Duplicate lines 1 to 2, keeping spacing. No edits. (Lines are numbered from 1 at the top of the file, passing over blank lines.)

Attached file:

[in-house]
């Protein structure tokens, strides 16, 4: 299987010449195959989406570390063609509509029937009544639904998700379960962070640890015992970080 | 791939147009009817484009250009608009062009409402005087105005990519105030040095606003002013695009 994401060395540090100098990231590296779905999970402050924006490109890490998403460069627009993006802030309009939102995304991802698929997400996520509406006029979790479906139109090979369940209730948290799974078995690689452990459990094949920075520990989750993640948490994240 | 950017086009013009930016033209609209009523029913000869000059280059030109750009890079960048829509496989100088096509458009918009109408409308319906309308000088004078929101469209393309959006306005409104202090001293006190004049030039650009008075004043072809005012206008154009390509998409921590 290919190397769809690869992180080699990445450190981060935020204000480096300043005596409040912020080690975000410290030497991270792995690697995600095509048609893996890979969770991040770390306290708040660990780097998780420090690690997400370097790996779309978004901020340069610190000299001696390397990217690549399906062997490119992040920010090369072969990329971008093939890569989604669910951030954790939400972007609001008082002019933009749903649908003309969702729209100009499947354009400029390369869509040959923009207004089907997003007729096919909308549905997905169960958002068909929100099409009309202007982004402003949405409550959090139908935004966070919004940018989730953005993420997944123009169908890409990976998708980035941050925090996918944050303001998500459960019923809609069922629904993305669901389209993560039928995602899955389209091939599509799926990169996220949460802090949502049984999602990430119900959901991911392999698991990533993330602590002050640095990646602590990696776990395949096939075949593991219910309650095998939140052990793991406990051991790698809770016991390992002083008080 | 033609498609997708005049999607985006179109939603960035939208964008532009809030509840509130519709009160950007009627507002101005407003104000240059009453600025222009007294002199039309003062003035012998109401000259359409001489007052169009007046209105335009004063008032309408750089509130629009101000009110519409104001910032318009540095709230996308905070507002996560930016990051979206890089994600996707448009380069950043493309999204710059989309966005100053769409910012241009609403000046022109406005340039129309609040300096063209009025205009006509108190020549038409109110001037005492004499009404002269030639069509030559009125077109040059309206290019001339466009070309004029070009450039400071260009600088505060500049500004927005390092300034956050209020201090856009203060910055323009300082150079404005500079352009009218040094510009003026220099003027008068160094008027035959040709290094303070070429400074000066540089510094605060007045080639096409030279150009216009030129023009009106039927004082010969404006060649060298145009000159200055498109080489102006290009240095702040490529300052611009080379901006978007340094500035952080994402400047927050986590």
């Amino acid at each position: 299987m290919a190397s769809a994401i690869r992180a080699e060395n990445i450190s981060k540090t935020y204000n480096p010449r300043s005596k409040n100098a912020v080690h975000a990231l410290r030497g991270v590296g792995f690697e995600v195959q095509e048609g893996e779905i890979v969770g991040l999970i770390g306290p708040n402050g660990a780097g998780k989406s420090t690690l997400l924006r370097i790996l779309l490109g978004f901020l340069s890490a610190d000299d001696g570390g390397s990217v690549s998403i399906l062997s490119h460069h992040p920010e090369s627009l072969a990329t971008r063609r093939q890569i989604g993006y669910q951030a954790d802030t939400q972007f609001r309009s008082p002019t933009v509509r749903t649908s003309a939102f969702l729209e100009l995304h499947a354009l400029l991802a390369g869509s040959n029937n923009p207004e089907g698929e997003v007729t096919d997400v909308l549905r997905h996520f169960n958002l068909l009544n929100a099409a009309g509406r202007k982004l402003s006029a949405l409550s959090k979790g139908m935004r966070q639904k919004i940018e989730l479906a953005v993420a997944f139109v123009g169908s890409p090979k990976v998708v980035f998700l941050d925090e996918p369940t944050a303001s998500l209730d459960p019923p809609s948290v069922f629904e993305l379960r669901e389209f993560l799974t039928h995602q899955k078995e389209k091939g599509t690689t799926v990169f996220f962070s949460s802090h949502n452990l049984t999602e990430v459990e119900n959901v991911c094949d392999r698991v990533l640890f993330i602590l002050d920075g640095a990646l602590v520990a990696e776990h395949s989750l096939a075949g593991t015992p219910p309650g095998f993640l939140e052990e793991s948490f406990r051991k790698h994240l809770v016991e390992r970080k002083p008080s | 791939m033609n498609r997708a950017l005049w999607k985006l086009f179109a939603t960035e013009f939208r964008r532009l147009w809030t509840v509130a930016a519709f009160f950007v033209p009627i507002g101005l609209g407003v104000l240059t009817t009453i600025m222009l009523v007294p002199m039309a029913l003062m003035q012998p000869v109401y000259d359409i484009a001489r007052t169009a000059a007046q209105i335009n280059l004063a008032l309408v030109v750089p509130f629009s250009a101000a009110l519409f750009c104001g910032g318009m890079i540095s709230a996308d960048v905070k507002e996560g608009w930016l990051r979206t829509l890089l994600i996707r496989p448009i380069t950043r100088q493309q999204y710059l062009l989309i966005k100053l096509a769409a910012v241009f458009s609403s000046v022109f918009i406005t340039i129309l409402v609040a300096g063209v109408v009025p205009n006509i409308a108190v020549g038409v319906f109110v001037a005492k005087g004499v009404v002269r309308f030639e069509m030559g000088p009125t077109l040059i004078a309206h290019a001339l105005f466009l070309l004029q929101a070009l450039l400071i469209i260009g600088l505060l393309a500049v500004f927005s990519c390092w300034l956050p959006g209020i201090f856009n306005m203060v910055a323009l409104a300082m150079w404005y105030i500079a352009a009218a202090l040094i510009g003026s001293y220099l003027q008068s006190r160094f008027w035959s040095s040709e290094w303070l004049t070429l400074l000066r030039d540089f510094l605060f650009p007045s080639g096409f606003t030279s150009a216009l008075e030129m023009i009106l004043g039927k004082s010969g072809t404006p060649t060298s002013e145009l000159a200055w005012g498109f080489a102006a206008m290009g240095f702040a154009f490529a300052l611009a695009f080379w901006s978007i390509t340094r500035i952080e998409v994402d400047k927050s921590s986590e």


[in-house]
């Protein structure tokens, strides 16, 4: 299987010449195959989406570390063609509509029937009544639904998700379960962070640890015992970080 | 791939147009009817484009250009608009062009409402005087105005990519105030040095606003002013695009 994401060395540090100098990231590296779905999970402050924006490109890490998403460069627009993006802030309009939102995304991802698929997400996520509406006029979790479906139109090979369940209730948290799974078995690689452990459990094949920075520990989750993640948490994240 | 950017086009013009930016033209609209009523029913000869000059280059030109750009890079960048829509496989100088096509458009918009109408409308319906309308000088004078929101469209393309959006306005409104202090001293006190004049030039650009008075004043072809005012206008154009390509998409921590 290919190397769809690869992180080699990445450190981060935020204000480096300043005596409040912020080690975000410290030497991270792995690697995600095509048609893996890979969770991040770390306290708040660990780097998780420090690690997400370097790996779309978004901020340069610190000299001696390397990217690549399906062997490119992040920010090369072969990329971008093939890569989604669910951030954790939400972007609001008082002019933009749903649908003309969702729209100009499947354009400029390369869509040959923009207004089907997003007729096919909308549905997905169960958002068909929100099409009309202007982004402003949405409550959090139908935004966070919004940018989730953005993420997944123009169908890409990976998708980035941050925090996918944050303001998500459960019923809609069922629904993305669901389209993560039928995602899955389209091939599509799926990169996220949460802090949502049984999602990430119900959901991911392999698991990533993330602590002050640095990646602590990696776990395949096939075949593991219910309650095998939140052990793991406990051991790698809770016991390992002083008080 | 033609498609997708005049999607985006179109939603960035939208964008532009809030509840509130519709009160950007009627507002101005407003104000240059009453600025222009007294002199039309003062003035012998109401000259359409001489007052169009007046209105335009004063008032309408750089509130629009101000009110519409104001910032318009540095709230996308905070507002996560930016990051979206890089994600996707448009380069950043493309999204710059989309966005100053769409910012241009609403000046022109406005340039129309609040300096063209009025205009006509108190020549038409109110001037005492004499009404002269030639069509030559009125077109040059309206290019001339466009070309004029070009450039400071260009600088505060500049500004927005390092300034956050209020201090856009203060910055323009300082150079404005500079352009009218040094510009003026220099003027008068160094008027035959040709290094303070070429400074000066540089510094605060007045080639096409030279150009216009030129023009009106039927004082010969404006060649060298145009000159200055498109080489102006290009240095702040490529300052611009080379901006978007340094500035952080994402400047927050986590």